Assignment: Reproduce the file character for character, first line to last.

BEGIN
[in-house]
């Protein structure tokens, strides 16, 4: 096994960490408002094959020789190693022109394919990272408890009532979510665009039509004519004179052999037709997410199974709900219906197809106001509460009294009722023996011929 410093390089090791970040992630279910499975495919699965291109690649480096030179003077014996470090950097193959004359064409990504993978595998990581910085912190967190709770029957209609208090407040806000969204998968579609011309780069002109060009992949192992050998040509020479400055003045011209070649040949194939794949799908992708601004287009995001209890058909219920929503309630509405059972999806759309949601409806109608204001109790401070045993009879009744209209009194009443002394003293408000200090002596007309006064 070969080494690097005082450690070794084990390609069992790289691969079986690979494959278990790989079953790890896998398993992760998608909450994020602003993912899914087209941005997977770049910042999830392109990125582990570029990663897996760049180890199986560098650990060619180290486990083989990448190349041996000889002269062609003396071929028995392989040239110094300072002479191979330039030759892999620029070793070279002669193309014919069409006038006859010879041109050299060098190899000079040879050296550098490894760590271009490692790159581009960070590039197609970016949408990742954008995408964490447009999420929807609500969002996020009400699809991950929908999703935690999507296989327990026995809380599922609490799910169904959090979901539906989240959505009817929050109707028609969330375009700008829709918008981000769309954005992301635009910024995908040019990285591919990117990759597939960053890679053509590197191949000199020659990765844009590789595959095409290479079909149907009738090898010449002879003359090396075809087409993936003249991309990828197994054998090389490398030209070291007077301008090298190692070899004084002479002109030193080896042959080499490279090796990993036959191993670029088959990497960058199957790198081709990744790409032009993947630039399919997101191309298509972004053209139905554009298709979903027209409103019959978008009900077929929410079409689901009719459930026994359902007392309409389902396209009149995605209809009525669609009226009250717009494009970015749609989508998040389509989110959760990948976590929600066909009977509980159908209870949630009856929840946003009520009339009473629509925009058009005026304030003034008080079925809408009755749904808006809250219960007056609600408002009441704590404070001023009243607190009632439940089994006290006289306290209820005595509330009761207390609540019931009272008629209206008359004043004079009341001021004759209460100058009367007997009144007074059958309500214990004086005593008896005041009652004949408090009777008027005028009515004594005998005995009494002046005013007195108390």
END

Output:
[in-house]
């Protein structure tokens, strides 16, 4: 096994960490408002094959020789190693022109394919990272408890009532979510665009039509004519004179052999037709997410199974709900219906197809106001509460009294009722023996011929 410093390089090791970040992630279910499975495919699965291109690649480096030179003077014996470090950097193959004359064409990504993978595998990581910085912190967190709770029957209609208090407040806000969204998968579609011309780069002109060009992949192992050998040509020479400055003045011209070649040949194939794949799908992708601004287009995001209890058909219920929503309630509405059972999806759309949601409806109608204001109790401070045993009879009744209209009194009443002394003293408000200090002596007309006064 070969080494690097005082450690070794084990390609069992790289691969079986690979494959278990790989079953790890896998398993992760998608909450994020602003993912899914087209941005997977770049910042999830392109990125582990570029990663897996760049180890199986560098650990060619180290486990083989990448190349041996000889002269062609003396071929028995392989040239110094300072002479191979330039030759892999620029070793070279002669193309014919069409006038006859010879041109050299060098190899000079040879050296550098490894760590271009490692790159581009960070590039197609970016949408990742954008995408964490447009999420929807609500969002996020009400699809991950929908999703935690999507296989327990026995809380599922609490799910169904959090979901539906989240959505009817929050109707028609969330375009700008829709918008981000769309954005992301635009910024995908040019990285591919990117990759597939960053890679053509590197191949000199020659990765844009590789595959095409290479079909149907009738090898010449002879003359090396075809087409993936003249991309990828197994054998090389490398030209070291007077301008090298190692070899004084002479002109030193080896042959080499490279090796990993036959191993670029088959990497960058199957790198081709990744790409032009993947630039399919997101191309298509972004053209139905554009298709979903027209409103019959978008009900077929929410079409689901009719459930026994359902007392309409389902396209009149995605209809009525669609009226009250717009494009970015749609989508998040389509989110959760990948976590929600066909009977509980159908209870949630009856929840946003009520009339009473629509925009058009005026304030003034008080079925809408009755749904808006809250219960007056609600408002009441704590404070001023009243607190009632439940089994006290006289306290209820005595509330009761207390609540019931009272008629209206008359004043004079009341001021004759209460100058009367007997009144007074059958309500214990004086005593008896005041009652004949408090009777008027005028009515004594005998005995009494002046005013007195108390």